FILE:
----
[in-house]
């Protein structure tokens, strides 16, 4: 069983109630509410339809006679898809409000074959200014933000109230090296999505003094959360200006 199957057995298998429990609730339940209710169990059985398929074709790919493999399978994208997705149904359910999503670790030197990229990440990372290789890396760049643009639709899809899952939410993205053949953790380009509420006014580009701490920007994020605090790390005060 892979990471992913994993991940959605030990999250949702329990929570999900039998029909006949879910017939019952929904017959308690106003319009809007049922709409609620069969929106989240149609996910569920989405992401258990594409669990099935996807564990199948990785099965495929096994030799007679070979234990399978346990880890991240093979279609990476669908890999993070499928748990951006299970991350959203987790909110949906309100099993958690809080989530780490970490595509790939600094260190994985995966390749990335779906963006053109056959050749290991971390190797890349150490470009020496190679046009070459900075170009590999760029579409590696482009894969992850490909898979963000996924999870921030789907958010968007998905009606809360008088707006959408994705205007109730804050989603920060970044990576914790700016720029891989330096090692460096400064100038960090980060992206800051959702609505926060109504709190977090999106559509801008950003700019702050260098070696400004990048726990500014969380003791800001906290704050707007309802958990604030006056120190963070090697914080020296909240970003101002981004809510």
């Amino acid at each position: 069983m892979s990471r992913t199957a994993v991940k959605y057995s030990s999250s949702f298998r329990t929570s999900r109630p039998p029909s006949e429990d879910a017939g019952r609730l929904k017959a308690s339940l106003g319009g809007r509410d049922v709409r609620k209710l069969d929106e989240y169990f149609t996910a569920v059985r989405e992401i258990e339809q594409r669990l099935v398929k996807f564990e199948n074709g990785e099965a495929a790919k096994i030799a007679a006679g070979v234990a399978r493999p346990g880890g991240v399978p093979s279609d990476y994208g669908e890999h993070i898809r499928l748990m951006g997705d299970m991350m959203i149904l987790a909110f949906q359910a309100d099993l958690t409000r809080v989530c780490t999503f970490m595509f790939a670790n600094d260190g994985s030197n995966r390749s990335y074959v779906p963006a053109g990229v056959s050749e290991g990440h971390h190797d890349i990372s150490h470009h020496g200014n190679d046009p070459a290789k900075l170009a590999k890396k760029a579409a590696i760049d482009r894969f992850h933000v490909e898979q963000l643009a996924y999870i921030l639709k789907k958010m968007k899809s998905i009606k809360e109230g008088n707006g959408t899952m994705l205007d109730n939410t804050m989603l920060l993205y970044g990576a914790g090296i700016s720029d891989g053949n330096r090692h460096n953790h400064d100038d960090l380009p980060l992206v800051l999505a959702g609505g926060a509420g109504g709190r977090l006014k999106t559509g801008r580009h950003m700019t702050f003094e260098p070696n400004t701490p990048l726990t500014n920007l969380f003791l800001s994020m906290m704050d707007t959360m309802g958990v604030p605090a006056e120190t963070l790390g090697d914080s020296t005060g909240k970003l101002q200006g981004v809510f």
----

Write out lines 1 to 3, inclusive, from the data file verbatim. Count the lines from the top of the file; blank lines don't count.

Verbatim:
[in-house]
């Protein structure tokens, strides 16, 4: 069983109630509410339809006679898809409000074959200014933000109230090296999505003094959360200006 199957057995298998429990609730339940209710169990059985398929074709790919493999399978994208997705149904359910999503670790030197990229990440990372290789890396760049643009639709899809899952939410993205053949953790380009509420006014580009701490920007994020605090790390005060 892979990471992913994993991940959605030990999250949702329990929570999900039998029909006949879910017939019952929904017959308690106003319009809007049922709409609620069969929106989240149609996910569920989405992401258990594409669990099935996807564990199948990785099965495929096994030799007679070979234990399978346990880890991240093979279609990476669908890999993070499928748990951006299970991350959203987790909110949906309100099993958690809080989530780490970490595509790939600094260190994985995966390749990335779906963006053109056959050749290991971390190797890349150490470009020496190679046009070459900075170009590999760029579409590696482009894969992850490909898979963000996924999870921030789907958010968007998905009606809360008088707006959408994705205007109730804050989603920060970044990576914790700016720029891989330096090692460096400064100038960090980060992206800051959702609505926060109504709190977090999106559509801008950003700019702050260098070696400004990048726990500014969380003791800001906290704050707007309802958990604030006056120190963070090697914080020296909240970003101002981004809510």
């Amino acid at each position: 069983m892979s990471r992913t199957a994993v991940k959605y057995s030990s999250s949702f298998r329990t929570s999900r109630p039998p029909s006949e429990d879910a017939g019952r609730l929904k017959a308690s339940l106003g319009g809007r509410d049922v709409r609620k209710l069969d929106e989240y169990f149609t996910a569920v059985r989405e992401i258990e339809q594409r669990l099935v398929k996807f564990e199948n074709g990785e099965a495929a790919k096994i030799a007679a006679g070979v234990a399978r493999p346990g880890g991240v399978p093979s279609d990476y994208g669908e890999h993070i898809r499928l748990m951006g997705d299970m991350m959203i149904l987790a909110f949906q359910a309100d099993l958690t409000r809080v989530c780490t999503f970490m595509f790939a670790n600094d260190g994985s030197n995966r390749s990335y074959v779906p963006a053109g990229v056959s050749e290991g990440h971390h190797d890349i990372s150490h470009h020496g200014n190679d046009p070459a290789k900075l170009a590999k890396k760029a579409a590696i760049d482009r894969f992850h933000v490909e898979q963000l643009a996924y999870i921030l639709k789907k958010m968007k899809s998905i009606k809360e109230g008088n707006g959408t899952m994705l205007d109730n939410t804050m989603l920060l993205y970044g990576a914790g090296i700016s720029d891989g053949n330096r090692h460096n953790h400064d100038d960090l380009p980060l992206v800051l999505a959702g609505g926060a509420g109504g709190r977090l006014k999106t559509g801008r580009h950003m700019t702050f003094e260098p070696n400004t701490p990048l726990t500014n920007l969380f003791l800001s994020m906290m704050d707007t959360m309802g958990v604030p605090a006056e120190t963070l790390g090697d914080s020296t005060g909240k970003l101002q200006g981004v809510f």